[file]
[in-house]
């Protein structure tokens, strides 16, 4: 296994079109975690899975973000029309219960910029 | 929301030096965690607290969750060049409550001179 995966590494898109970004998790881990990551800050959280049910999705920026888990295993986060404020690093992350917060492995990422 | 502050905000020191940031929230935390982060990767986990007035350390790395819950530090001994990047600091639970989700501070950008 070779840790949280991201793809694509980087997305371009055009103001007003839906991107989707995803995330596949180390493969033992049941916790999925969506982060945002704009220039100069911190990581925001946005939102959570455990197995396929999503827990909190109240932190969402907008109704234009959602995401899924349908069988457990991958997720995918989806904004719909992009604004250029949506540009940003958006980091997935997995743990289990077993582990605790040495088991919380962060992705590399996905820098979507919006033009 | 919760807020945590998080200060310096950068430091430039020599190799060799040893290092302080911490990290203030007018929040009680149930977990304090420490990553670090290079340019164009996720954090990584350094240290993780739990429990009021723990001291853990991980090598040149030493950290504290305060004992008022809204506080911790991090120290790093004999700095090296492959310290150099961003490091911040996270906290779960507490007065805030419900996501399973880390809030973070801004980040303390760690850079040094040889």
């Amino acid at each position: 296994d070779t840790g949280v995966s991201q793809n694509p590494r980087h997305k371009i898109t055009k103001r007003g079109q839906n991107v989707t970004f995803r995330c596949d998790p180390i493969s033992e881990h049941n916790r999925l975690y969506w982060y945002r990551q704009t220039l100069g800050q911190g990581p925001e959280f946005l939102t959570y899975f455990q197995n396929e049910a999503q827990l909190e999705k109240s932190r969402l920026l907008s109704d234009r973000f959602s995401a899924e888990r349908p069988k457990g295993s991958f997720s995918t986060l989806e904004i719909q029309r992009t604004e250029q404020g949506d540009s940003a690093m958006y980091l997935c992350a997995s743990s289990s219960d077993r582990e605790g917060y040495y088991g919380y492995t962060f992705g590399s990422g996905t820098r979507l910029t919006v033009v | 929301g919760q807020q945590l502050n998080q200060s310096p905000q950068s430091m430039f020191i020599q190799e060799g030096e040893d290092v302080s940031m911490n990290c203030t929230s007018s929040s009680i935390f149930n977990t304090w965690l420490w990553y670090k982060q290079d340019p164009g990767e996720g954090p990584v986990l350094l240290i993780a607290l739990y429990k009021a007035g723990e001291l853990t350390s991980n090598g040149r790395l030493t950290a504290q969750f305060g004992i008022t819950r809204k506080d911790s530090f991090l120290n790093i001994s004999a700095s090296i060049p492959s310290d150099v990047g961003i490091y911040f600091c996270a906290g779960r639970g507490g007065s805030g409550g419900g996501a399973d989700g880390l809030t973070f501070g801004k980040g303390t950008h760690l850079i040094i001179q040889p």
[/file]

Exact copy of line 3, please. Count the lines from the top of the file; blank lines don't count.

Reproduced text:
């Amino acid at each position: 296994d070779t840790g949280v995966s991201q793809n694509p590494r980087h997305k371009i898109t055009k103001r007003g079109q839906n991107v989707t970004f995803r995330c596949d998790p180390i493969s033992e881990h049941n916790r999925l975690y969506w982060y945002r990551q704009t220039l100069g800050q911190g990581p925001e959280f946005l939102t959570y899975f455990q197995n396929e049910a999503q827990l909190e999705k109240s932190r969402l920026l907008s109704d234009r973000f959602s995401a899924e888990r349908p069988k457990g295993s991958f997720s995918t986060l989806e904004i719909q029309r992009t604004e250029q404020g949506d540009s940003a690093m958006y980091l997935c992350a997995s743990s289990s219960d077993r582990e605790g917060y040495y088991g919380y492995t962060f992705g590399s990422g996905t820098r979507l910029t919006v033009v | 929301g919760q807020q945590l502050n998080q200060s310096p905000q950068s430091m430039f020191i020599q190799e060799g030096e040893d290092v302080s940031m911490n990290c203030t929230s007018s929040s009680i935390f149930n977990t304090w965690l420490w990553y670090k982060q290079d340019p164009g990767e996720g954090p990584v986990l350094l240290i993780a607290l739990y429990k009021a007035g723990e001291l853990t350390s991980n090598g040149r790395l030493t950290a504290q969750f305060g004992i008022t819950r809204k506080d911790s530090f991090l120290n790093i001994s004999a700095s090296i060049p492959s310290d150099v990047g961003i490091y911040f600091c996270a906290g779960r639970g507490g007065s805030g409550g419900g996501a399973d989700g880390l809030t973070f501070g801004k980040g303390t950008h760690l850079i040094i001179q040889p």